Candiani et al.

After the section we did not insert an intrauterine contraceptive device nor did we administer estrogens inasmuch as in a previous study we had found these measures of no benefit. 11 Postoperative morbidity was negligible in both groups. We observed no differences in the intracavitary morphologic results after metroplasty with the argon laser compared with microscissors. The follow-up of the patients is too short to draw conclusions on the reproductive outcome. As a secondary observation we found that the data obtained at the follow-up ultrasonographic examination corresponded to those of the "second look" hysteroscopy. If this finding is confirmed, it would mean that an ultrasonographic scan with half-full bladder6 ,7 would be sufficient to check the results of surgery before allowing patients to try to conceive. Hysteroscopy could be reserved for patients who require correction of deep septal remnants. This study confirmed that microscissors are the most simple, rapid, effective, and economic instrument for hysteroscopic correction of a septate uterus. Other disadvantages of the argon laser include the necessity for running water to cool the laser generator and for a special three-phase electricity supply. The eye safety filter necessary to protect the operator's retina from backscatter alters color perception, reduces the field of view, adds an extra encumbrance to the eyepiece of the hysteroscope, and makes photographic or television documentation of the operation difficult. It takes longer to learn to use the argon laser than microscissors in hysteroscopy. Lastly, an argon laser has a very high initial cost and should be acquired only by hospitals that can

January 1991 Am J Obstet Gynecol

amortize the expense on a large number of endoscopic operations. Otherwise the economic advantage of hysteroscopic metroplastt is lost.

REFERENCES 1. Valle RF, Sciarra JJ. Hysteroscopic treatment of the septate uterus. Obstet Gynecol 1986;67:253-7. 2. March CM, Israel R. Hysteroscopic management of recurrent abortion caused by septate uterus. AM J OBSTET GYNECOL 1987;156:834-42. 3. Daly DC, Maier D, Soto-Albors C. Hysteroscopic metroplasty: six years' experience. Obstet Gynecol 1989;73: 201-5. 4. De Cherney AH, Russell JB, Graebe RA, Polan MC. Resectoscopic management of mullerian fusion defects. Fertil Steril 1986;45:726-8. 5. DaniellJF, Osher S, Miller W. Hysteroscopic resection of uterine septi with visible light laser energy. Colposc Gynecol Laser Surg 1987;3:217-20. 6. Candiani GB, Ferrazzi E, Fedele L, Vercellini P, Dorta M. Sonographic evaluation of uterine morphology: a new scanning technique. Acta Eur Fertil 1986;17:345-7. 7. Fecide L, Ferrazzi E, Dorta M, Vercellini P, Candiani GB. Ultrasonography in the differential diagnosis of "double" uteri. Fertil SterilI988;50:361-4. 8. The American Fertility Society. The American Fertility Society classifications of adnexal adhesions, distal tubal occlusion, tubal occlusion secondary to tubal ligation, tubal pregnancies, miillerian anomalies and intrauterine adhesions. Fertil Steril 1988;49:944-55. 9. Keye WR. Laparoscopic treatment of endometriosis. Obstet Gynecol Clin North Am 1989;16:157-66. 10. Baggish MS, Baltoyannis P. New techniques for laser ablation of the endometrium in high-risk patients. AM J OBSTET GYNECOL 1988;159:287-92. 11. Vercellini P, Fedele L, Arcaini L, Rognoni MT, Candiani GB. Value of intrauterine device insertion and estrogen administration after hysteroscopic metroplasty. J Reprod Med 1989;447-50.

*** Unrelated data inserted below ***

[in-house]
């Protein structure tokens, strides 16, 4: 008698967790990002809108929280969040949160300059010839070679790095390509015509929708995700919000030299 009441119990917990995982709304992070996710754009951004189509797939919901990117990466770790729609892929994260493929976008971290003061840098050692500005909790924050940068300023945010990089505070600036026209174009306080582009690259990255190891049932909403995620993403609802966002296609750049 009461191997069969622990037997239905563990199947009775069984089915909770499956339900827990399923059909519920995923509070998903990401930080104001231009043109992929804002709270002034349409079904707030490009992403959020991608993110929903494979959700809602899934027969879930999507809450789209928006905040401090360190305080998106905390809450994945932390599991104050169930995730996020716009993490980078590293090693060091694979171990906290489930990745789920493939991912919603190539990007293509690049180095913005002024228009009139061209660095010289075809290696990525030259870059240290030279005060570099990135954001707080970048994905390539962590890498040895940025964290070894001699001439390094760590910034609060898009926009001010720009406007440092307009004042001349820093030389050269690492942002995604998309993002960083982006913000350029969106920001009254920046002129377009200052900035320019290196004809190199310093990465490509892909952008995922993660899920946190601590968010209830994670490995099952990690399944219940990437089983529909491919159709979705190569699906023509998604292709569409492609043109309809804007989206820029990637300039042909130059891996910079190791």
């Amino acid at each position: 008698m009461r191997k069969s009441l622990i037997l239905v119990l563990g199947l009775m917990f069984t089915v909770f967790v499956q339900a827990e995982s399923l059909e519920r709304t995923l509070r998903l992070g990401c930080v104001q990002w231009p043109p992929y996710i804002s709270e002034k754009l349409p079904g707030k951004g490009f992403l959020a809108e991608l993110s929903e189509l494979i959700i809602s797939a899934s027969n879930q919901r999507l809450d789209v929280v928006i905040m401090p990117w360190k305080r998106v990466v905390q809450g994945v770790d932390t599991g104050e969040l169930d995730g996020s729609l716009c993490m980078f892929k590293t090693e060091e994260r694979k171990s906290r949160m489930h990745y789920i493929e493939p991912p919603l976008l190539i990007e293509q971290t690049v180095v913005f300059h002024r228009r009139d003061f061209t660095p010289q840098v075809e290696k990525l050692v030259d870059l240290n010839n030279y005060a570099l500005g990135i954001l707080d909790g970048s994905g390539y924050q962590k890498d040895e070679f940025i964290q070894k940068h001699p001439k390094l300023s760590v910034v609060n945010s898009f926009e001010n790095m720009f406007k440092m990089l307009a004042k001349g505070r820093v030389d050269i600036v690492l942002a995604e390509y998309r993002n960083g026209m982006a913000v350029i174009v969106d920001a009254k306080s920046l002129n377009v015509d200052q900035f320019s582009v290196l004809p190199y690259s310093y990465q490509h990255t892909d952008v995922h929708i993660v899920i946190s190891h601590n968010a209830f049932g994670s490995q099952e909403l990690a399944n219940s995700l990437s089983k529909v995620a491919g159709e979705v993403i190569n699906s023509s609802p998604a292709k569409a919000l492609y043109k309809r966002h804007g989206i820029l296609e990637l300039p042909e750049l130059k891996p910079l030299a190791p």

Angiosarcoma of the uterus: A case report Guillermo E. Quinonez, MD, MSc, Maria P. Paraskevas, MD, MSc, Malkit S. Diocee, EMT, and Susan M. Lorimer, MD Winnipeg, Manitoba, Canada We are reporting a case of angiosarcoma of the uterus in which the diagnosis was confirmed ultrastructurally by demonstration of Weibel-Palade bodies in the tumor cells. Only 10 cases of this entity have been previously documented in the literature. (AM J OBSTET GVNECOL 1991;164:90-2.)

Key words: Uterine angiosarcoma, Weibel-Palade bodies

From the Department of Pathology, Health Sciences Centre, Faculty of Medicine, University of Manitoba. Received for publication July 30, 1990; accepted August 8, 1990. Reprint requests: G. Quinonez, MD, 820 Sherbrook St., Winnipeg, Manitoba, Canada R3A 1R9.

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Angiosarcomas of the uterus are rare. Ten cases have been previously documented in the literature. I, 2 We are reporting a case of angiosarcoma of the uterus in which the diagnosis was confirmed ultrastructurally by demonstrating Weibel-Palade bodies.

Volume 164 Number I, Part I

Uterine angiosarcoma

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Fig. 1. Weibel-Palade body is seen at center of figure (a1Tow). Micropinocytotic vesicles and long cytoplasmic extensions from neighboring cells are also seen. Intermediate junctions are present between those extensions (center, upper part). (x 36,000.)

Case report

A 65-year-old woman presented to her family physician in April 1985 with postmenopausal bleeding. A curettage was performed, and findings were interpreted as angiosarcoma. Results of endocervical curettage were noncontributory. Gynecologic history included menarche at age 14 and normal regular menses. She was gravida 3, para 3 and had uneventful vaginal deliveries. She had had two previous curettages because of peri menopausal bleeding in 1967 and postmenopausal bleeding in 1982. Results of both curettages were reported as unremarkable. Two months before this hospital admission, she noted increasing fatigue and a IO-pound weight loss over the last 2 weeks. A general physical examination showed her condition to be essentially normal. Pelvic examination showed a brownish red discharge from the endocervix. The uterus was bulky and measured approximately 7.5 em in length. Adnexal and rectal examinations gave negative results. Findings on intravenous pyelography and barium enema were negative. The hemoglobin level was 116 mg/L, white blood cell count was 8000/ml, and platelet count was 298,OOO/ml. The patient underwent total abdominal hysterectomy, bilateral salpingo-oophorectomy, and selective pelvic lymphadenectomy followed by vaginal insertion of cesium and nine courses of combination chemotherapy with cisplatin and Adriamycin. At the last follow-up visit in March 1989, the patient was clinically free of disease. A vaginal smear showed no abnormal